Medusa’s gamma-ray spectrometers are commonly used for drone-borne mapping of soil properties and geology and our sensors have proven their application. But what if a client needs to map specific isotopes. That’s why we built our highest resolution gamma-spectrometer ever!
Recently we finished a first series of flight tests of our “drone-borne” gamma-ray sensor. To answer to the increasing demand for drone-borne sensing systems, we decided almost a year ago, to start the development of a lightweight and rugged version of our gamma-ray detection systems; the “drone detector”. The aim of the project is to create a low-weight, low power and fully self-contained sensor system fit to be used underneath a “standard” unmanned areal vehicle (UAV). A challenge that – as we found – not only involves a fully new detector design, both in hardware as in software, but also a careful look at the drone specifics as we found out the hard way when our first prototype crashed while flying…
The use of airborne gamma-ray measurements has a long-standing tradition in geophysical research. The airborne measurement of gamma radiation emitted by naturally occurring elements like potassium (40K), thorium (232Th) and uranium (238U) is a common method in exploration.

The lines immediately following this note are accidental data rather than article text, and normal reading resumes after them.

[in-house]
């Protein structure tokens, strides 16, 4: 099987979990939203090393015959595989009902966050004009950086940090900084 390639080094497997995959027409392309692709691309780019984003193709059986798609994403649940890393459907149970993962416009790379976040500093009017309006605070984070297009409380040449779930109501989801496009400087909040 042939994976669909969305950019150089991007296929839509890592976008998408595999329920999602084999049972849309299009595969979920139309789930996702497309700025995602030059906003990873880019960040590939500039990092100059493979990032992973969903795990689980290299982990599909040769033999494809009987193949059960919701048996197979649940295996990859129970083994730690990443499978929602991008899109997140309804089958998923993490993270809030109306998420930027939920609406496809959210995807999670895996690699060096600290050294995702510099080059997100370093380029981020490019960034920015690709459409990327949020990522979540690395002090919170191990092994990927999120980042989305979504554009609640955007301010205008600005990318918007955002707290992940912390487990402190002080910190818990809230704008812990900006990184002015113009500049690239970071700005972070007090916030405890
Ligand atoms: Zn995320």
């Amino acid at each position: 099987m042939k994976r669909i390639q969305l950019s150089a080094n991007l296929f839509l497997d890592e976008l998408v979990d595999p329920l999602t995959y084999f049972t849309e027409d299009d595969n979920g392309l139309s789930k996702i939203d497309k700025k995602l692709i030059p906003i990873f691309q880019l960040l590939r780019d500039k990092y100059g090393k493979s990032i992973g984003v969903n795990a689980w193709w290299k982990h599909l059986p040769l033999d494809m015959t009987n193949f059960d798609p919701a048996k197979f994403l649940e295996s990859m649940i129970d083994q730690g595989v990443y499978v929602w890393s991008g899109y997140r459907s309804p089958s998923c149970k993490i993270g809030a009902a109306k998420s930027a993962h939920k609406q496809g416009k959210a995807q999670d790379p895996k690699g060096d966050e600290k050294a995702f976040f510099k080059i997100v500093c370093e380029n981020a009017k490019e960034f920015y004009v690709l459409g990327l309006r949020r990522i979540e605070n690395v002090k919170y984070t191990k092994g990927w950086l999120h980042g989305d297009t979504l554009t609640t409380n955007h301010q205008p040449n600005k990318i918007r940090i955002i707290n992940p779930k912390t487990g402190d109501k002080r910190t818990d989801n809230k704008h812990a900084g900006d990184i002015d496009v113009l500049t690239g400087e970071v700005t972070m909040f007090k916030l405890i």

Airborne gamma-ray surveys (GRS) have been routinely applied for decades to map the earth’s surface. Recent advancements in computing power and detection technology have significantly improved and it is now possible for gamma-ray systems to be manufactured more compactly, rugged and light-weight. These next generation gamma ray spectrometers open boundless opportunities to use these systems […]
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